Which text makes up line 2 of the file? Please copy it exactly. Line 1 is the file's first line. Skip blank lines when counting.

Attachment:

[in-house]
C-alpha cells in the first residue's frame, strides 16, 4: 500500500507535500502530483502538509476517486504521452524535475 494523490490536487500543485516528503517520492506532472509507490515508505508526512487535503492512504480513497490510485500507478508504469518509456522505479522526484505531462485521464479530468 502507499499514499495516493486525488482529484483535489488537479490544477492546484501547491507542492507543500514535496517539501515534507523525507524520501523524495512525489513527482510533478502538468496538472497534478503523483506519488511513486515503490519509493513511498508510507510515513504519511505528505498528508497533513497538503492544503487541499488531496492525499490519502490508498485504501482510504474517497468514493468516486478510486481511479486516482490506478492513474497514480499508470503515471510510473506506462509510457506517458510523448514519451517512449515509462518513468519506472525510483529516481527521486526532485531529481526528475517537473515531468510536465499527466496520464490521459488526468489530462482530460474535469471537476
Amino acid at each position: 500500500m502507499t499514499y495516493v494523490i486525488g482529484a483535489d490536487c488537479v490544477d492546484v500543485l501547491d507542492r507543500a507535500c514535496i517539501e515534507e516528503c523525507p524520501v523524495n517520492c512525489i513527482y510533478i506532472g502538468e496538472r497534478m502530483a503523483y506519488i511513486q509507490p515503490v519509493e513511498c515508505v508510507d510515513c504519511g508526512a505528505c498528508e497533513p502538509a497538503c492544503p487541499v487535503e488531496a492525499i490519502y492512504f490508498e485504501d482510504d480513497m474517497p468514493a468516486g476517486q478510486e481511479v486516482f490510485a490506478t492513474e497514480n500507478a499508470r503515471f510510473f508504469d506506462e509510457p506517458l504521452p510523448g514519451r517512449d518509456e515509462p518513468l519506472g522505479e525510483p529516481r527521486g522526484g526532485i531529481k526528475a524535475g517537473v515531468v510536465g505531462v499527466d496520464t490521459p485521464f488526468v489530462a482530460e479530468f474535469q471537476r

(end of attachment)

C-alpha cells in the first residue's frame, strides 16, 4: 500500500507535500502530483502538509476517486504521452524535475 494523490490536487500543485516528503517520492506532472509507490515508505508526512487535503492512504480513497490510485500507478508504469518509456522505479522526484505531462485521464479530468 502507499499514499495516493486525488482529484483535489488537479490544477492546484501547491507542492507543500514535496517539501515534507523525507524520501523524495512525489513527482510533478502538468496538472497534478503523483506519488511513486515503490519509493513511498508510507510515513504519511505528505498528508497533513497538503492544503487541499488531496492525499490519502490508498485504501482510504474517497468514493468516486478510486481511479486516482490506478492513474497514480499508470503515471510510473506506462509510457506517458510523448514519451517512449515509462518513468519506472525510483529516481527521486526532485531529481526528475517537473515531468510536465499527466496520464490521459488526468489530462482530460474535469471537476